The old Crompton Factory Site in Writtle Road Chelmsford. The last Marconi Radar Company to be established has been razed to the ground and the only part remaining is the building fronting Writtle Road. Light Industrial Units and housing are planned for this most valuable area. Even the little house, which was adjacent to the railway, has disappeared (see photograph).
Marconi Mobile is set to move from New Street to Waterhouse Lane at a future date. The buildings at WHL will be completely revamped and extended. What happens to Marconi House and the site at New Street is anybody’s guess. The factory and the preserved front building are completely empty. The Drivers Yard Car Park in Victoria Road is closed, as is “The Laurels” house.
Do you remember Marconi College at Arbour Lane? Well it isn’t there anymore. Bulldozers moved in during the summer and demolished the whole site except for the front building known as “Telford Lodge”. The site is now being developed for guess what! Housing. Yet another piece of Marconi history “bites the dust”!
For those Veterans who do not live in the Chelmsford area, did you know that English Electric Valve Co., (EEV) is now called Marconi Applied Technologies (MATS). They are doing very well in most areas and have recently advertised for more staff.
Over the next few pages we bring to you contributions from Veterans. These are published with no comments or conclusions from the Editor or Marconi Veterans Committee. The contents and comments are those of the contributors. The Editor is unable to enter into correspondence or comment on the accuracy of anything printed.
From David Speake
In your recent Newsletters you were requesting material for possible insertion in future issues. I thought that the following might provide a certain amount of amusement.
During the 1950’s those of us working in the Research Labs. at Baddow, who were not able to walk or cycle to our homes left, with very few exceptions, by Eastern National bus. ( When I arrived in 1950 the few who came by car were able to park their vehicles along the front of the main building).
I was on the top deck of such a bus on one occasion with a number of fellow-passengers who included R.F.O’Neil, whose initials were such that it was almost inevitable that he would join our industry, and N.M. Rust, known to his colleagues for some obscure reason as “Daddy”
O’Neil was telling a companion about his twin sons who had recently distinguished themselves at university when Rust leaned over from the seat behind and said ” I remember those boys being born”.
I noticed O’Neil’s face become diffused by long-suppressed anger and heard his indignant reply ” Yes, and I remember what happened at work. We were on a field site working into the evening and I got a message at about 8 o’clock to say that my wife had given birth to twins, rather than the single baby which we were expecting, and that the hospital needed a second set of nappies. I left to get them and to deliver them to the hospital – and you grumbled because I did not get back until 10 o’clock!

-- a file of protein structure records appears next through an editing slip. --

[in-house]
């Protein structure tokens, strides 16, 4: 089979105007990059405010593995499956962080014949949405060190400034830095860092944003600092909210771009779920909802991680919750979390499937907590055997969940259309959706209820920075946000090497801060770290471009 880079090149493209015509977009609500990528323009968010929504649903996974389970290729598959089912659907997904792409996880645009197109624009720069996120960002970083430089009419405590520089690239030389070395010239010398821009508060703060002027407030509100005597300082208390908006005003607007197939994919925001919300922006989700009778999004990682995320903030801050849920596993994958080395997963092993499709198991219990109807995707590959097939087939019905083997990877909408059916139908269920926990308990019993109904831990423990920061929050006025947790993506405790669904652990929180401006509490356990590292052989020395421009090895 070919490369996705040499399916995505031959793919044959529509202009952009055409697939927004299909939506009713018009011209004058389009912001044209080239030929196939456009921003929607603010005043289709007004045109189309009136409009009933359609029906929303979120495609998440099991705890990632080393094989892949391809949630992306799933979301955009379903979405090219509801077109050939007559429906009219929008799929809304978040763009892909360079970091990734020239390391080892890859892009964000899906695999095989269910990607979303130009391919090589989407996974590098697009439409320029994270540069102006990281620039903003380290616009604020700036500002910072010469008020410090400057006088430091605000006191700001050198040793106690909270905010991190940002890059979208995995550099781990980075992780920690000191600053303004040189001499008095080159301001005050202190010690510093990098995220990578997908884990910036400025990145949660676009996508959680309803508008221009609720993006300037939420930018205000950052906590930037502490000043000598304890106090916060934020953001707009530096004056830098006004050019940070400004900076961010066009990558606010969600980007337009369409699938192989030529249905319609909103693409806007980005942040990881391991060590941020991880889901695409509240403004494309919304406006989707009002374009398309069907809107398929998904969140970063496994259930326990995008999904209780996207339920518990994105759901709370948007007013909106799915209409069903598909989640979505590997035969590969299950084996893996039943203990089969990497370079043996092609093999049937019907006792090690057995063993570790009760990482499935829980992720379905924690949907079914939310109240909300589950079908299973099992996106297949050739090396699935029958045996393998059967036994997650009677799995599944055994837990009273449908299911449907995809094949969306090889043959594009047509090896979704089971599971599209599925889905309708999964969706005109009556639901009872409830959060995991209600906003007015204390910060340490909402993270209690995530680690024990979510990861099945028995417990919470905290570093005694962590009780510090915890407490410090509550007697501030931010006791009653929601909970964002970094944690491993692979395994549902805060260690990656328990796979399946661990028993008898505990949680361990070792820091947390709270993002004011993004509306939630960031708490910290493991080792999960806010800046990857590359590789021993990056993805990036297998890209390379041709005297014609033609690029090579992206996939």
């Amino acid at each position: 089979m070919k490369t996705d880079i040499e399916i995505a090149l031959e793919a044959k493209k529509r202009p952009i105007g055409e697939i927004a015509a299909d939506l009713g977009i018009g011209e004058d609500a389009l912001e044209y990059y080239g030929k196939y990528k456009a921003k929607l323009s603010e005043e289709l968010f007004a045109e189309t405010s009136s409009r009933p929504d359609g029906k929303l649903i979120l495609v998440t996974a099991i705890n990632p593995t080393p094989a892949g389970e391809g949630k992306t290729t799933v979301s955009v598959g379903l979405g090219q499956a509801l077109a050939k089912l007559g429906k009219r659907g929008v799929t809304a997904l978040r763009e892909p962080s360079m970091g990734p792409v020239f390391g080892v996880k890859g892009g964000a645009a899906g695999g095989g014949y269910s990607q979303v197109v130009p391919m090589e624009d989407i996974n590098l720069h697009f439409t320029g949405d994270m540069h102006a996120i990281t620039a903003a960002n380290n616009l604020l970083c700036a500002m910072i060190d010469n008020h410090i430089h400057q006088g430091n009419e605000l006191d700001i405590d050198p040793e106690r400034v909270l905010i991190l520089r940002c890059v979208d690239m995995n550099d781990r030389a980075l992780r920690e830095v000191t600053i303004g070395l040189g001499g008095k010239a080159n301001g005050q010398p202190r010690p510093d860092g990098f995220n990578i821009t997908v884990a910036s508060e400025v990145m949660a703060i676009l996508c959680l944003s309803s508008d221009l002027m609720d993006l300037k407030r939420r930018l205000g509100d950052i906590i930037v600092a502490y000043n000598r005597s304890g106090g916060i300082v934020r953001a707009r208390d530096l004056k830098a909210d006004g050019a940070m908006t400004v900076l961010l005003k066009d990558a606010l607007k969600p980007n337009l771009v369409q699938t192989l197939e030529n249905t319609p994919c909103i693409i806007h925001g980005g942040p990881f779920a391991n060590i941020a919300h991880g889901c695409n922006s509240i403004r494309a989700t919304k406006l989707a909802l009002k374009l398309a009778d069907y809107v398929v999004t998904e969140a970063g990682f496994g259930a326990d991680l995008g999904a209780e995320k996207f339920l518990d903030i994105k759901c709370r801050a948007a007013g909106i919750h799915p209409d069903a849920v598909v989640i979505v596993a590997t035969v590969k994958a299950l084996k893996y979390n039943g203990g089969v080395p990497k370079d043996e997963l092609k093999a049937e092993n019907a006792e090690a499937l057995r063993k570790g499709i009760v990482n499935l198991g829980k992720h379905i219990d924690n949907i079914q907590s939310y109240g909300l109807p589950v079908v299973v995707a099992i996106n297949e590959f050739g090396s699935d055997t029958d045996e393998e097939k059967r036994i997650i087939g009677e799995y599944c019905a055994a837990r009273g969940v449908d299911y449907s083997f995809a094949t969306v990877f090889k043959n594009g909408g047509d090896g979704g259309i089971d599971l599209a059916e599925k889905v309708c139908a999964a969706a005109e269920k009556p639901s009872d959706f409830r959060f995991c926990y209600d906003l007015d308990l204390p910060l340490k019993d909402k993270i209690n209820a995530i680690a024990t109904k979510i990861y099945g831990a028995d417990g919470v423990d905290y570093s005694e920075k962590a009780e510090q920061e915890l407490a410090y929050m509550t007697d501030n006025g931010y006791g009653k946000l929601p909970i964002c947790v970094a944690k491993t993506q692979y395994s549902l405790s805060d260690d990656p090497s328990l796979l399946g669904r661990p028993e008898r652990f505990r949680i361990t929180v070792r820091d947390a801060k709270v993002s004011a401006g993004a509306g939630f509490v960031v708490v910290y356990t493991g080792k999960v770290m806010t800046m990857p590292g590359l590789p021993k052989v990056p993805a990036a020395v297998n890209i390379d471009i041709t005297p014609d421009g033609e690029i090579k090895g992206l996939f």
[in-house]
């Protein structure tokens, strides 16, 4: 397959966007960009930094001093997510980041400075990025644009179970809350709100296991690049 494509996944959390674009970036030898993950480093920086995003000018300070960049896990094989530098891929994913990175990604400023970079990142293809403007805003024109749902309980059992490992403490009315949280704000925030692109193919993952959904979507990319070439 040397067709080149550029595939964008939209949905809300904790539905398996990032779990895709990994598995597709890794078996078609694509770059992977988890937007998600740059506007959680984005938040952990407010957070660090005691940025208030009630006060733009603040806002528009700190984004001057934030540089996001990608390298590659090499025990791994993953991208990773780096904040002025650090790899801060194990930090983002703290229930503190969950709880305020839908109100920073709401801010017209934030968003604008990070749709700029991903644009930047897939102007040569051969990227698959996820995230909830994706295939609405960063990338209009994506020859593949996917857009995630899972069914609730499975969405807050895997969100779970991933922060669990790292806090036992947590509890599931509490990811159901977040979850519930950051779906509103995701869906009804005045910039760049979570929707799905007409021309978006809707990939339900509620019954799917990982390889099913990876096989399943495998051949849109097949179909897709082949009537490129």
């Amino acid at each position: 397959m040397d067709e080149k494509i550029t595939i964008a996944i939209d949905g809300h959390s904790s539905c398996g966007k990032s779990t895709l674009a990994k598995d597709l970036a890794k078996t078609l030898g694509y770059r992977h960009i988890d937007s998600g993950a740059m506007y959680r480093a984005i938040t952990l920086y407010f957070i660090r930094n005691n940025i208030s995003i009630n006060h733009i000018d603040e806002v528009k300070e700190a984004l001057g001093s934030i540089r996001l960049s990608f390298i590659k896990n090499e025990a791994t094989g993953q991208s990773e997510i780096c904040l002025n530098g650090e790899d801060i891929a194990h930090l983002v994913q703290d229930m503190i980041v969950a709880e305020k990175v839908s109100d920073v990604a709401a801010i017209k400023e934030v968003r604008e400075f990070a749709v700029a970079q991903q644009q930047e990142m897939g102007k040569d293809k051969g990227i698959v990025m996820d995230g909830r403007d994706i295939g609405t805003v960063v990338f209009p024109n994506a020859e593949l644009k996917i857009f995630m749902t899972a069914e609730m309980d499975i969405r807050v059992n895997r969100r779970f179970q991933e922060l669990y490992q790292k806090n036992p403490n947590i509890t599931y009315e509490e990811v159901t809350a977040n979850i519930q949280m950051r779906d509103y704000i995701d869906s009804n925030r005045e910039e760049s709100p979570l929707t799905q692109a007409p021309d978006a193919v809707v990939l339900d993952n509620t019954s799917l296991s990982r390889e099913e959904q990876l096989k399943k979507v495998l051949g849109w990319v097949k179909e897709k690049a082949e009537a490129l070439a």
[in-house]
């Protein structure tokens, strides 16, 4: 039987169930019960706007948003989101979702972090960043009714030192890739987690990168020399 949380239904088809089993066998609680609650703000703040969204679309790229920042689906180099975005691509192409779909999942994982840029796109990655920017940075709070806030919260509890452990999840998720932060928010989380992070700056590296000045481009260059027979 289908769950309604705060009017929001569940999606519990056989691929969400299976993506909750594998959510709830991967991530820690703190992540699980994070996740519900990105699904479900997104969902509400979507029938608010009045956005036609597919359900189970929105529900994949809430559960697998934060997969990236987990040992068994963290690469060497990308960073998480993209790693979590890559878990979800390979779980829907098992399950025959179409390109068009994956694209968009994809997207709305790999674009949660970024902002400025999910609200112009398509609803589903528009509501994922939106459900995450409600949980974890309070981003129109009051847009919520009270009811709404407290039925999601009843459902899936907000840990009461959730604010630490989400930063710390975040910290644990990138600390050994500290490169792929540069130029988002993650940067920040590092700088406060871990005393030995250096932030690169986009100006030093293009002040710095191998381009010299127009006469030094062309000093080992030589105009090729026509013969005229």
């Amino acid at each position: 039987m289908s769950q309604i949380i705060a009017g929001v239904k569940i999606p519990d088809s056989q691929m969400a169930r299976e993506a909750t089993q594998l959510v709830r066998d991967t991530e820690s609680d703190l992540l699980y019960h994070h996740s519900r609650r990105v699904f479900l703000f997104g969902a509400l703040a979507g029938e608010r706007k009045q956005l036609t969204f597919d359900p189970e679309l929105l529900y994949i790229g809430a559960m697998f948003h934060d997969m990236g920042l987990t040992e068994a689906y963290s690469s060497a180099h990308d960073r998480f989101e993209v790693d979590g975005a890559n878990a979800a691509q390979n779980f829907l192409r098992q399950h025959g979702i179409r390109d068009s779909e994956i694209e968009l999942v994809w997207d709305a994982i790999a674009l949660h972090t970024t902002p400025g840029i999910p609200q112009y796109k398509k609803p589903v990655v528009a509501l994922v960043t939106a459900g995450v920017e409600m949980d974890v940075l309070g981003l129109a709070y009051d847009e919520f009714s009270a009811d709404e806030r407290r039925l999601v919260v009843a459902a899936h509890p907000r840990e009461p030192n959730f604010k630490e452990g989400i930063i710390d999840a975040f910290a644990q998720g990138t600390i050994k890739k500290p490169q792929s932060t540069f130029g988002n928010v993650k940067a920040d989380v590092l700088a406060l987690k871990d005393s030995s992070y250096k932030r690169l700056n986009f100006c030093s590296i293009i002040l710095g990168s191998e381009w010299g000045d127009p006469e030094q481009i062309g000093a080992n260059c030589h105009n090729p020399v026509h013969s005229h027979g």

As far as I can recollect Rust decided that it was best not to pursue the subject further!
From C R Shaw
Congratulations on another excellent Newsletter. It is quite disgraceful that the former GEC’s new management, having appropriated the honourable name of Marconi and sold off many of the original Marconi Company’s assets should have made so little provision for the support of that proud company’s Veterans Association.
I was equally dismayed to learn that the New Street offices of the Marconi Company are now empty.. I cannot think why if he was so keen to perpetuate the Marconi name Lord Simpson should have chosen to acquire new offices in London instead of moving into premises of such historic significance. Apart from the failure to appreciate the publicity value of such a move I regard it as a scandalous waste of shareholders’ money and an insult to our Founder whose office it once was.
Some of your readers may be interested to see what the noble lord has done with another of the Marconi Company’s assets in Chelmsford – Marconi Radar Systems Ltd. In Writtle Road. When this factory, formerly Crompton Parkinson’s, was acquired by the Marconi Company, the lamp-post which the previous owner Col. Crompton had tethered his horse each morning was carefully preserved. Known as Col. Crompton’s lamp-post it was well maintained and re-sited close to the entrance to the executive offices where it could be seen by visitors such as Prince Charles. Perhaps his lordship would care to tell us what provision he has made for its continued preservation.
It would also be interesting to know what happened to the environmental test facility which, I believe, was one of the largest in Europe not to mention the fine oak panelling and the marble fireplace in the old boardroom. One wonders what would have been the fate of a Gainsborough or Constable had one graced the boardroom wall. Would it have been tossed into the builder’s skip?